Growth Group Week 10

How do we apply these principles?

  1. Are these the last days? The last days began with the coming of Jesus, according to Hebrews 1:2. Why does Paul link his “vice list” (vv. 2-5) with the last days? How is this both a warning and an encouragement? See also 1 John 2:18; 4:3.


  1. Where does outward evil begin? Notice that Paul begins and ends this list with what people love or don’t love. Why is this important? List the qualities these people lack. How do these deficiencies contribute to the breakdown of a culture? Can you list some parallels with Israel’s downfall in 2 Chronicles 36:11-16?


  1. How do false teachers work? Why do you think Paul points out that a key target of the false teachers are “weak women burdened with sins”? (No, he is not defaming women.) Why does he say these teachers are “creeping into houses”? What is it about our sins that make us easy prey for heretics and false teachers? Why does he say that, like the magicians, they will not get far?


  1. How does Truth reveal itself? Paul reminds Timothy not only of Scripture that he knew but the lives that he had seen living that truth. Why and how can conduct of the faithful become an encouragement to Timothy (and us)? What does Paul mean when he says that Scripture is “God breathed”? What descriptive words and phrases does he use to indicate that Scripture is a sufficient resource for Timothy? How sufficient is it?


Growth Group Week 9

How do we apply these principles?

1. Do we take grace for granted? We are so used
to “grace” that we may miss its necessity and reality in
everyday life. What are the implications of Paul telling Timothy to be “strengthened by the grace that is in Christ
Jesus”? What are some other “resources” for strength? That is, where do we turn for strength when we don’t look
to His grace? Ephesians 1:3-14
2. Do we outsource discipleship? Before following Jesus became “Christianity” and all of its institutions,
churches were training centers for leaders, pastors, and teachers. Why aren’t they now? Why do we assume that
Bible colleges and seminaries should do all of the training for men in ministry? What are some advantages to
church-based training? How can these institutions partner with local churches in mutually beneficial, meaningful
3. What about these three images? Paul uses the analogies of soldiering, farming, and athletic competition
in helping Timothy to relate to his tasks. List at least two implications of each of these pictures for leaders and
would-be leaders.
4. God’s Sovereignty or Man’s Responsibility?
We tend to make these mutually exclusive categories, but
Paul works hard so that “the elect” might be saved! Why is
it so important to believe and apply BOTH? And how do God’s CERTAIN glory and plan motivate us to be faithful
and responsible?

Growth Group Week 7

How do we apply these principles?


  1. Saints and Sinners Humans tend either to worship their leaders or demonize them. Paul calls for leaders to be both honored and held accountable, but that requires a ruthless objectivity which is often cast aside under pressure or intimidation. Why is it so difficult for people to be objective about leaders? How do these guidelines dovetail with elder qualifications listed in 3:1-6? What might tempt a church just to cover up the sin of its leaders? What happens when it does? What does it imply that some sins appear quickly, others over time? Why does choosing leaders take time?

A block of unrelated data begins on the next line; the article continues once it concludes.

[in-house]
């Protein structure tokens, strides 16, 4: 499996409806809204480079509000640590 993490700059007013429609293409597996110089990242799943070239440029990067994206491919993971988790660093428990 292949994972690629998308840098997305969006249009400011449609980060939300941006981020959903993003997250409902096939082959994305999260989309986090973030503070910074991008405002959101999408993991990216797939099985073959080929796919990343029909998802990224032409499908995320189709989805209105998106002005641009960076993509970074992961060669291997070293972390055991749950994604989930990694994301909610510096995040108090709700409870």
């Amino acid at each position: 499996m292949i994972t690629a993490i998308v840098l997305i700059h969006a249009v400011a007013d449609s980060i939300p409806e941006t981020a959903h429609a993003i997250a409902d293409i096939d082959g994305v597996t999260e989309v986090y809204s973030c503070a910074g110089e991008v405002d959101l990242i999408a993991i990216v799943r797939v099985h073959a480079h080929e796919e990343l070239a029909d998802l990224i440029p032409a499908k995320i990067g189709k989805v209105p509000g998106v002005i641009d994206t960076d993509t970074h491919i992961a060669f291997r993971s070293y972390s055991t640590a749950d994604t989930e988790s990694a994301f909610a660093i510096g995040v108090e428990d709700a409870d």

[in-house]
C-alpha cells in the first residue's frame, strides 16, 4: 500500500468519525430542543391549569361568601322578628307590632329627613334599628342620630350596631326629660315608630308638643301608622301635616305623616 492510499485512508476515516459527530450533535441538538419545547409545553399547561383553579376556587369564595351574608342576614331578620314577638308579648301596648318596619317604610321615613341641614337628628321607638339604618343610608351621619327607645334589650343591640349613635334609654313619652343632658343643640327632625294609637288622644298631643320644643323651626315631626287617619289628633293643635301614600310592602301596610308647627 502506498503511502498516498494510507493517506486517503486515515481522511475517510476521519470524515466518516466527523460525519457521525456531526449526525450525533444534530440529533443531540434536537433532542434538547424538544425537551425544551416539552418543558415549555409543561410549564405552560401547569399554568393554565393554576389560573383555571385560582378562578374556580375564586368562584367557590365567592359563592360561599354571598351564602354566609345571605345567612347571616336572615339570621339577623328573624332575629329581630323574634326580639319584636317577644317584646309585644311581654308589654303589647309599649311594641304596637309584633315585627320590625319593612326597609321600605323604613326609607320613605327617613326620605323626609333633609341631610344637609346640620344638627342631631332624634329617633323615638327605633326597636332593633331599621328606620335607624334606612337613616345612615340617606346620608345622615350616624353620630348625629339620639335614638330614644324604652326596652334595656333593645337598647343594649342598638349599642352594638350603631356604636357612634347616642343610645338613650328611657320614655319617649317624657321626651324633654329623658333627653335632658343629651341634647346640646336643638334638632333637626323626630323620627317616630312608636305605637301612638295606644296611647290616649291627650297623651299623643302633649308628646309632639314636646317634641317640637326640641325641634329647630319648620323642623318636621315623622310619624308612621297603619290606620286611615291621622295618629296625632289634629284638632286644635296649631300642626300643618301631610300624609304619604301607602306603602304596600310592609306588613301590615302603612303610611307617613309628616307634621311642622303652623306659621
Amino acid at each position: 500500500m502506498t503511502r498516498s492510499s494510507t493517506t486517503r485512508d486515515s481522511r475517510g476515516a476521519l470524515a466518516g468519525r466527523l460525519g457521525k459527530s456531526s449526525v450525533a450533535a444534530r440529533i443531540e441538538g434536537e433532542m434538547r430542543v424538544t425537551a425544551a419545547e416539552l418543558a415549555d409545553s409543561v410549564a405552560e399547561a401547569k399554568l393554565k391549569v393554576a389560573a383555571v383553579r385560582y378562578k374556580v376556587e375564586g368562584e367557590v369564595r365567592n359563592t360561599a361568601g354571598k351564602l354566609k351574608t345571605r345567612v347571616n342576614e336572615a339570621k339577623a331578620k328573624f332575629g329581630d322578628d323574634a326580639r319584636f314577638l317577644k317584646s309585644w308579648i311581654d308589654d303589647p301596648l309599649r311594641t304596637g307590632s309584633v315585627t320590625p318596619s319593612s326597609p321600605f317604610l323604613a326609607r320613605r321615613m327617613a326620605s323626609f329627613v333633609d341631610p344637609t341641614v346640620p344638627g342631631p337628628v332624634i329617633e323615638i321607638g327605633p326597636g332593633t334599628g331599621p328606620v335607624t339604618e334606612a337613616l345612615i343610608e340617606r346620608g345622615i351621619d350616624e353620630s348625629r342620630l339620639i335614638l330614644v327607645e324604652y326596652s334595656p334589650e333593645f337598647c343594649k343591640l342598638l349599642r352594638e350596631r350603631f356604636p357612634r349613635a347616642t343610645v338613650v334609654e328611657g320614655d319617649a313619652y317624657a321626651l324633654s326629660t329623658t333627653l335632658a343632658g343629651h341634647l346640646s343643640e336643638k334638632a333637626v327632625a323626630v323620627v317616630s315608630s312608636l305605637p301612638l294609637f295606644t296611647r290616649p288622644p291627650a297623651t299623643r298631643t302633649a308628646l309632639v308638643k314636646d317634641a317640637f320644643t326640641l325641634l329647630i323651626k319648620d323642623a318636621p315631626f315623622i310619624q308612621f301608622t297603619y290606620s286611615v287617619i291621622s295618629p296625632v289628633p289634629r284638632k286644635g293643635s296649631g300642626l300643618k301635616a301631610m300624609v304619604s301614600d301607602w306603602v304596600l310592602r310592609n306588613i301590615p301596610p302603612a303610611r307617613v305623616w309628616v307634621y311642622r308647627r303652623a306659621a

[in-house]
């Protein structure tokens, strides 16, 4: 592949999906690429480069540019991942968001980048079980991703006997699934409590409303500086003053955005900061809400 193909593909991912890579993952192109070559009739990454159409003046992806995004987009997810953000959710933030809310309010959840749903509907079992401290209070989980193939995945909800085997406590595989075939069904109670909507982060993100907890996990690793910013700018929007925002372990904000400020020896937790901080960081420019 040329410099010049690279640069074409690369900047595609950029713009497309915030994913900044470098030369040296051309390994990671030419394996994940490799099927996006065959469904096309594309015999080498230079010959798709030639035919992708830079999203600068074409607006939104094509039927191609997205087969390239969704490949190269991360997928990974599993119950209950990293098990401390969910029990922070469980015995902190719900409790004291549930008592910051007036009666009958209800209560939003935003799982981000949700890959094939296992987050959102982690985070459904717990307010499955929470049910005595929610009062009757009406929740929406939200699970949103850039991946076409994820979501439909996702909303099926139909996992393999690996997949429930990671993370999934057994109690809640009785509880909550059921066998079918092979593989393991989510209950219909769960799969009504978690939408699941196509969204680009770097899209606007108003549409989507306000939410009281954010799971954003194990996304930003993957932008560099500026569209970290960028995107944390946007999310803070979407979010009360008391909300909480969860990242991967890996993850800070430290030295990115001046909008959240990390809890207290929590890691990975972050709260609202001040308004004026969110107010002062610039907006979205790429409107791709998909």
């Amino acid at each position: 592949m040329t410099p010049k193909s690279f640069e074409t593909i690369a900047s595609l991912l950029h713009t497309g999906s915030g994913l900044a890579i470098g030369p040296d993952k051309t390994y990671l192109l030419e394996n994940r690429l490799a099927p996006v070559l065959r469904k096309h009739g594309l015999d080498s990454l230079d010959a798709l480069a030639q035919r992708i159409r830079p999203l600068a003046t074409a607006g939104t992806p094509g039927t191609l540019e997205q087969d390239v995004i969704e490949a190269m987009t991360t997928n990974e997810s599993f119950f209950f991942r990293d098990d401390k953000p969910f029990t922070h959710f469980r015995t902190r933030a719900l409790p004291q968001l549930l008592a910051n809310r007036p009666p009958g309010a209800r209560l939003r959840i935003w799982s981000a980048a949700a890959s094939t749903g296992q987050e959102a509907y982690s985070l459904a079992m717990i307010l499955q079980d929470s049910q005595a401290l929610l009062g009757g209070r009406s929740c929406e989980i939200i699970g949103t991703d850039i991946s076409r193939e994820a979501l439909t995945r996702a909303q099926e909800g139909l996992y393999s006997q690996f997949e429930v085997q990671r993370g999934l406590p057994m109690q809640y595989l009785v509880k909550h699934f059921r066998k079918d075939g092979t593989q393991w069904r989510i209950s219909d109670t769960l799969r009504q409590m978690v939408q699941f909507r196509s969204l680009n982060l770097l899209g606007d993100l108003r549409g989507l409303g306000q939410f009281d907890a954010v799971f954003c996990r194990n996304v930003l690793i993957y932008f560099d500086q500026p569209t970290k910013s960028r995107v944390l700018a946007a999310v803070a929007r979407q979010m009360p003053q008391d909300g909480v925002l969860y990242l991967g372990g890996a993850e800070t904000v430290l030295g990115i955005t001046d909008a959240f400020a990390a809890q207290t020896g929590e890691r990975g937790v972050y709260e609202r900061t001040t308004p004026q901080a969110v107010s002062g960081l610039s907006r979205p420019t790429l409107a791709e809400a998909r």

1. Honor and Double Honor What does “double honor” imply? How does Paul use the Old Testament quotations in v. 18? Some have suggested that to support a pastor (elder) monetarily is wrong because it places him above the people as privileged. How would you answer them? Why are some elders “paid” and other not? How can this privilege be abused? 1 Peter 5:1-5


  1. Slaves and Masters As we study the book of Philemon, along with the rest of the New Testament, it is clear that the kind of slavery referenced is quite different from that of the USA in pre-Civil War days. How would you paraphrase Paul’s message to slaves? How does that principle apply to employees today? Why is there an implied message to masters as well? How would you paraphrase it for today? Why the reminder that our faith must extend to the marketplace? Col. 3:22–4:1

Growth Group Week 6

  1. Family or Foe? Paul’s instruction to Timothy about treating church members in age and gender-appropriate ways clearly is sage advice. What pitfalls can Timothy avoid by not rebuking an elder, but entreating him as a father (or grandfather)? Why should Timothy treat older women as he would his mother? Why treat younger women as sisters? This does not mean there are never conflicts, but that they are resolved in loving and helpful ways. Who is your family? Mark 3:20, 21, 31-35; Romans 2:28, 29


  1. Family or Church? The care of widows is primarily the responsibility of their own families (5:4, 8, 16), and only then, the church’s. What are the reasons Paul gives for this principle? In our culture of social programs and “senior living” centers, how should these principles be applied? If a family is not taking care of an elderly parent or grandparent, should the church intervene? If so, how should that be done? James 2:14-17; 1 John 3:16-18


  1. Faith and Works Paul’s words to Timothy are serious ones. What does he say is at stake (vv. 4, 8) if a family does not care for their widows? Why does he say this? And what is at stake if a widow (one who had been “enrolled” as a servant to the church in those days) abandons her promises? What does it mean to turn aside after Satan? Are there any parallels today of the “enrolled” widows of the first century church?

Growth Group Week 5

How do we apply these principles?


  • Me? A Role Model? Paul urged Timothy to be a good role model. Who are some of your role models/mentors and why did you look up to them? What are some ways that you can be a better role model today?